See that smiling cow over yonder? She's happy because there's now a competitor for the thrombin made from her blood.

Today, the FDA approved Omrix Biopharmaceuticals' (NYSE:OMRI) human thrombin product Evithrom for controlling minor bleeding during surgery. In the 1950s, companies switched from human-based blood products to those made from cattle to avoid potential contamination from viruses such as hepatitis C. Recent advances in detection technology have alleviated that fear, and Omrix has begun marketing protein-based products made from human plasma.

The new human-based product should be widely accepted, because it avoids the possibility of an adverse reaction, which some patients experience after exposure to bovine proteins contained in the thrombin products currently on the market.

Like Omrix's other biosurgical products, Evithrom will be marketed by Johnson & Johnson's (NYSE:JNJ) wound-management division. It also markets Evicel in the U.S. and Quixil outside the U.S. -- fibrin sealants designed to stop more serious bleeding during surgery.

Last week, Omrix's competitor ZymoGenetics (NASDAQ:ZGEN) got a major paper cut from the FDA. The agency moved back its approval decision date by three months, because of extra paperwork the company submitted. ZymoGenetics' thrombin is a recombinant product -- it's the same human protein, but it's produced in cells in a laboratory. ZymoGenetics claims that gives it a leg up in the safety department, but I'm not sure that surgeons who pump patients full of other peoples' donated blood will be too worried about whether the drug came from humans or lab cells.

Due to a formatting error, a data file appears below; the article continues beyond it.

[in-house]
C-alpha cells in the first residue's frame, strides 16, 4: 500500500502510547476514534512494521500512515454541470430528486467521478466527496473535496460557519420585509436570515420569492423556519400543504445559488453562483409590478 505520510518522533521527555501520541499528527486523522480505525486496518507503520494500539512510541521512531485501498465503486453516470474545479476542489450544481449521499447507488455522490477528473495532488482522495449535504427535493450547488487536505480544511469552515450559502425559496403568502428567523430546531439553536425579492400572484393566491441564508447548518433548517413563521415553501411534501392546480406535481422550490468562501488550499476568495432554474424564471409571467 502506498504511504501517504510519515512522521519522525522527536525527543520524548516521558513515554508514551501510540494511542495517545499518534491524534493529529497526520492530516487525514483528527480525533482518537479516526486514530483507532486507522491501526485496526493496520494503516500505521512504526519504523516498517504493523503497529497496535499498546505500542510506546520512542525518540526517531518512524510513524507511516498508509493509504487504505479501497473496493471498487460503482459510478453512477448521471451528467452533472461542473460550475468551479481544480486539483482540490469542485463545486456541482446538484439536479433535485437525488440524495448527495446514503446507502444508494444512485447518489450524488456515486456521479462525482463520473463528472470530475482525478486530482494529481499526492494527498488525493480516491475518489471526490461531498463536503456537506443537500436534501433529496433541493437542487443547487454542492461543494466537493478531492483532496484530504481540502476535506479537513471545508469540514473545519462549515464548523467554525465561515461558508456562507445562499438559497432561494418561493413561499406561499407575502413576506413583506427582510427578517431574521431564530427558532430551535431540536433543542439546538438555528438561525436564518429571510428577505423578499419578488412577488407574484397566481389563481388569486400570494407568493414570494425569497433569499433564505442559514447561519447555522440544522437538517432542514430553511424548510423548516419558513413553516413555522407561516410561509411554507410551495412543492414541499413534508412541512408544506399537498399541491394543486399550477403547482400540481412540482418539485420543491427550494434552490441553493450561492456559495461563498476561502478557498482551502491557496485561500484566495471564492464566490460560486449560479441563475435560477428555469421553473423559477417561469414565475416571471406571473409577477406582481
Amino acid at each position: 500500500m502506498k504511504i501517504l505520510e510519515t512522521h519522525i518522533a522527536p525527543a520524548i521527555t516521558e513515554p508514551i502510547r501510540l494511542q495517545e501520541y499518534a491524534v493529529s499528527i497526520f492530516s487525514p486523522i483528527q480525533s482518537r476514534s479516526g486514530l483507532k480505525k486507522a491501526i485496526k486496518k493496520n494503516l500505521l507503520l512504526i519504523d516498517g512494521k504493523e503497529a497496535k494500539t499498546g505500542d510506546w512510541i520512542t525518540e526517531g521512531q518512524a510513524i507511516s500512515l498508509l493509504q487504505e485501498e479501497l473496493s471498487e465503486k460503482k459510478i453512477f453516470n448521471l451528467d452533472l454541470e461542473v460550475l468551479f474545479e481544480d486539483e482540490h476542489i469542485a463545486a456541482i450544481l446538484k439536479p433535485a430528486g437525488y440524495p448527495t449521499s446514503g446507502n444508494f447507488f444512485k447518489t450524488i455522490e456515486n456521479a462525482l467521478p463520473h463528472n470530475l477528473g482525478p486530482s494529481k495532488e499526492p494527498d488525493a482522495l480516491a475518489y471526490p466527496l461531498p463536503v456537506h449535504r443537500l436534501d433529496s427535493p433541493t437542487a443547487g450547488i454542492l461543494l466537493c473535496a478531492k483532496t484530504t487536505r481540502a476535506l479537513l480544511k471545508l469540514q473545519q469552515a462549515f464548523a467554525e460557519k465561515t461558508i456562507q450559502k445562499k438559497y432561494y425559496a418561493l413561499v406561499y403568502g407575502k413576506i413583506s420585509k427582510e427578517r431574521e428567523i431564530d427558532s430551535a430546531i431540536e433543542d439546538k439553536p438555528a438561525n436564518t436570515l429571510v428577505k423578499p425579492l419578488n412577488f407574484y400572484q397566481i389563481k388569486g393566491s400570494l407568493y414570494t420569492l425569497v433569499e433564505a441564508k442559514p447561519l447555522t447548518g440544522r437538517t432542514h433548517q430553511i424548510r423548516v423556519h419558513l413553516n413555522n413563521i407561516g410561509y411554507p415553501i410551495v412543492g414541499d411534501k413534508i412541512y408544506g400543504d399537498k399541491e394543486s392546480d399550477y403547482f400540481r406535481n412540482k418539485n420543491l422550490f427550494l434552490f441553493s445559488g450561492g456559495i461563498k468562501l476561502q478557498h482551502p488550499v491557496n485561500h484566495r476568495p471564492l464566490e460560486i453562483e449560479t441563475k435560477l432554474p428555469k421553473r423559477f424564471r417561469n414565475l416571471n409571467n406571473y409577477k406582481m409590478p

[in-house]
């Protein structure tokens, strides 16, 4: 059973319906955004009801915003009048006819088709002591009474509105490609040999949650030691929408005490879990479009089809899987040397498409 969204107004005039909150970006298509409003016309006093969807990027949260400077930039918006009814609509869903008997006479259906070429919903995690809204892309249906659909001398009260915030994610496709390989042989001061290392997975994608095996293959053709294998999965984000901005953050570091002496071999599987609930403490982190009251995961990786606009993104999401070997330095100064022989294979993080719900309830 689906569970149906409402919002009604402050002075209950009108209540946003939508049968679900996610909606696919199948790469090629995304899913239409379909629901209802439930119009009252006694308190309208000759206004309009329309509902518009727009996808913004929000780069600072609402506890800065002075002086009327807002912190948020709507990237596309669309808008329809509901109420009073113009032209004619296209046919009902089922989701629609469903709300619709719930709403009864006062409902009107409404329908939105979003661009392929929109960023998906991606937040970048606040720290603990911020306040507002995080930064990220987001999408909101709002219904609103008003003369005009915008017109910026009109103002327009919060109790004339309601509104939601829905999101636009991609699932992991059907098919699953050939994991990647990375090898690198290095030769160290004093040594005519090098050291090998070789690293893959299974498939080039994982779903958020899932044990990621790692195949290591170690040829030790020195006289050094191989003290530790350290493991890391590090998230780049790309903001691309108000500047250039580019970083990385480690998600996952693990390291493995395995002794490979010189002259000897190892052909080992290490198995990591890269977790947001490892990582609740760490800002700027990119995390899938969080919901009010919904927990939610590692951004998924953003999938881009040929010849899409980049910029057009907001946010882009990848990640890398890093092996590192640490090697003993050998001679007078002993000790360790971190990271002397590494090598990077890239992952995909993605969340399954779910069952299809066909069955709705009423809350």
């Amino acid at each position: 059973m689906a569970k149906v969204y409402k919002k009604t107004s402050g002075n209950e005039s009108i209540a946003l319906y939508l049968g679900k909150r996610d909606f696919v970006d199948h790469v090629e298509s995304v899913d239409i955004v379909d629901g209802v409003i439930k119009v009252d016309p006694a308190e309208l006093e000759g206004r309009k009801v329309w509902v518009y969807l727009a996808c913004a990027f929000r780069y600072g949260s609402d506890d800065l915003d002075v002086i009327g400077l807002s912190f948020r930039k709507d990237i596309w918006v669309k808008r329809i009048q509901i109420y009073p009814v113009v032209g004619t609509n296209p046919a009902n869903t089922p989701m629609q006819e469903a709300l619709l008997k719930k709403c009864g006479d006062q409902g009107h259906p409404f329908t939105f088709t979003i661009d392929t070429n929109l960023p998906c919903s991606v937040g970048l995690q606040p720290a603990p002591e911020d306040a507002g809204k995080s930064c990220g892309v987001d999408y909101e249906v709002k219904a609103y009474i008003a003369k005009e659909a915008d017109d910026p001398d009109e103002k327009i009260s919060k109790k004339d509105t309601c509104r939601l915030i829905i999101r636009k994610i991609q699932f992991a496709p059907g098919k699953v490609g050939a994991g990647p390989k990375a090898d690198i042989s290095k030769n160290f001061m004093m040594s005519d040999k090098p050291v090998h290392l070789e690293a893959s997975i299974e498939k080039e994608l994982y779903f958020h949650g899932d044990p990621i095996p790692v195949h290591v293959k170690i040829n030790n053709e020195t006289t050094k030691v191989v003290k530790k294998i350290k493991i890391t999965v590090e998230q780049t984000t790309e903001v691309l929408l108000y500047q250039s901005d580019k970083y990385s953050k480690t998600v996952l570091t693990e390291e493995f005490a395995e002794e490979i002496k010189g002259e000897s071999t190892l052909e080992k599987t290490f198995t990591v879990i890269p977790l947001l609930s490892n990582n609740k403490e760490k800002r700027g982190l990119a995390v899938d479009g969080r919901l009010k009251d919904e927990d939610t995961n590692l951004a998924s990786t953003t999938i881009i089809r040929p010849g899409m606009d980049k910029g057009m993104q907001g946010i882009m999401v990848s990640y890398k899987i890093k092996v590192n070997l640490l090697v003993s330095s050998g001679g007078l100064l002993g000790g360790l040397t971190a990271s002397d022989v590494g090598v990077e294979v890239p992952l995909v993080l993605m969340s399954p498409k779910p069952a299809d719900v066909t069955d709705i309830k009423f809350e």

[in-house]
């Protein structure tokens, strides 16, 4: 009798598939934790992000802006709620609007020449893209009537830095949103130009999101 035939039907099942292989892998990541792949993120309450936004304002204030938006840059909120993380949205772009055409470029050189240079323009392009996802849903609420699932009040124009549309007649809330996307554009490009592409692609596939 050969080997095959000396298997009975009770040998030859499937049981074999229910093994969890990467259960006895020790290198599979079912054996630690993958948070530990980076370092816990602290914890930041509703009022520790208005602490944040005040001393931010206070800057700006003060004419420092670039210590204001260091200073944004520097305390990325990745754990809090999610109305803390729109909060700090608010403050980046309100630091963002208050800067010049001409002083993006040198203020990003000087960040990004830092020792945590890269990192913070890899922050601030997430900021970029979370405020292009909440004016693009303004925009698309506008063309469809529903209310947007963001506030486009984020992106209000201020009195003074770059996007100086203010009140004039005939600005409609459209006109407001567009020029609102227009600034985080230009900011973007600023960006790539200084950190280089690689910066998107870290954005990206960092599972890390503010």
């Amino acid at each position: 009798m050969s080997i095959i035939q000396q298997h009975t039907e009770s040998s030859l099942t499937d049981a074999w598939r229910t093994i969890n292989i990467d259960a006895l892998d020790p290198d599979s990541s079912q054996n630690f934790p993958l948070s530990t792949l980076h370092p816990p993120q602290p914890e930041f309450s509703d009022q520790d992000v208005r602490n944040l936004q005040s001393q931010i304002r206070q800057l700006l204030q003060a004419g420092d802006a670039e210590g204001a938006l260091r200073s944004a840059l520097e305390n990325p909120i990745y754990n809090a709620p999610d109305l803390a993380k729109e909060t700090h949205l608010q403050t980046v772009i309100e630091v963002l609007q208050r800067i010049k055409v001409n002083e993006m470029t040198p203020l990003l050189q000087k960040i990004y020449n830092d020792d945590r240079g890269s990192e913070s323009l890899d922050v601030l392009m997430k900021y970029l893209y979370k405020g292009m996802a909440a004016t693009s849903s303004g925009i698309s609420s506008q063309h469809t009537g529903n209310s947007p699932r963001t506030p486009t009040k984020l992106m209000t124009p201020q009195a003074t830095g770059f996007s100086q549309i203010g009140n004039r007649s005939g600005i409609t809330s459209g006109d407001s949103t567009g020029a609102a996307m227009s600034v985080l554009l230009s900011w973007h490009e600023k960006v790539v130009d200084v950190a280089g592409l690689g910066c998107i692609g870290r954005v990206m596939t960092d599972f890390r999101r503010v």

The main battle between ZymoGenetics' and Omrix's thrombin products will come down to ease of use by the surgeon, and probably more importantly, the effectiveness of each firm's sales force in convincing doctors to use its product. Right now, Omrix has a clear advantage, because its representatives may have as much as a four-month head start in targeting doctors. Those reps also have an existing relationship with doctors, since they also market Omrix's other biosurgical products.

ZymoGenetics isn't throwing in the towel, though, and it plans to be right on Omrix's heals. It's already making product, and it's prepared to launch its drug just 10 days after it's approved.

The cows aren't the only ones smiling. I'm smiling, too, because I love a good competition. We'll probably have to wait until the end of next year to see who's the clear-cut winner. Until then, pull up a chair and watch round one begin.

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Fool contributor Brian Orelli, Ph.D., doesn't own shares of any company mentioned in this article. Johnson & Johnson is an Income Investor selection. The Fool's disclosure policy prefers chicken to beef.